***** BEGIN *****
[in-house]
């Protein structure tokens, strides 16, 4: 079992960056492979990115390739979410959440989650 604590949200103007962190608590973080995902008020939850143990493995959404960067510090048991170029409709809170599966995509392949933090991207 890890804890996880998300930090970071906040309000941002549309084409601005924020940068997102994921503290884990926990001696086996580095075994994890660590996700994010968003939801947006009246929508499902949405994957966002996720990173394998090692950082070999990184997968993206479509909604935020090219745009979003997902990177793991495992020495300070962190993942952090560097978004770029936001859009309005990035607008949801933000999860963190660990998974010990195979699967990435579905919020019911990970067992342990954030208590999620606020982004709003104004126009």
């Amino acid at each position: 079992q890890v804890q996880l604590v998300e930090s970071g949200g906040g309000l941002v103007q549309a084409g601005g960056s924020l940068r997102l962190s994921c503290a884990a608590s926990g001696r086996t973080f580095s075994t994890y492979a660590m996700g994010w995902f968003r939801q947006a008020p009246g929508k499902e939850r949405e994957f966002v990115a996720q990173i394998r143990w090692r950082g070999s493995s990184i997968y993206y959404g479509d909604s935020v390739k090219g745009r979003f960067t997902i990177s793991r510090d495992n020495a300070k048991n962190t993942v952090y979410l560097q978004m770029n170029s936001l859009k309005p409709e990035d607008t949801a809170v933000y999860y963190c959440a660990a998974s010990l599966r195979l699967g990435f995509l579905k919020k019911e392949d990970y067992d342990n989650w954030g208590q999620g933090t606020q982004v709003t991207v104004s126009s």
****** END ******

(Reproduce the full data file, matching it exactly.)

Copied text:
[in-house]
């Protein structure tokens, strides 16, 4: 079992960056492979990115390739979410959440989650 604590949200103007962190608590973080995902008020939850143990493995959404960067510090048991170029409709809170599966995509392949933090991207 890890804890996880998300930090970071906040309000941002549309084409601005924020940068997102994921503290884990926990001696086996580095075994994890660590996700994010968003939801947006009246929508499902949405994957966002996720990173394998090692950082070999990184997968993206479509909604935020090219745009979003997902990177793991495992020495300070962190993942952090560097978004770029936001859009309005990035607008949801933000999860963190660990998974010990195979699967990435579905919020019911990970067992342990954030208590999620606020982004709003104004126009």
């Amino acid at each position: 079992q890890v804890q996880l604590v998300e930090s970071g949200g906040g309000l941002v103007q549309a084409g601005g960056s924020l940068r997102l962190s994921c503290a884990a608590s926990g001696r086996t973080f580095s075994t994890y492979a660590m996700g994010w995902f968003r939801q947006a008020p009246g929508k499902e939850r949405e994957f966002v990115a996720q990173i394998r143990w090692r950082g070999s493995s990184i997968y993206y959404g479509d909604s935020v390739k090219g745009r979003f960067t997902i990177s793991r510090d495992n020495a300070k048991n962190t993942v952090y979410l560097q978004m770029n170029s936001l859009k309005p409709e990035d607008t949801a809170v933000y999860y963190c959440a660990a998974s010990l599966r195979l699967g990435f995509l579905k919020k019911e392949d990970y067992d342990n989650w954030g208590q999620g933090t606020q982004v709003t991207v104004s126009s």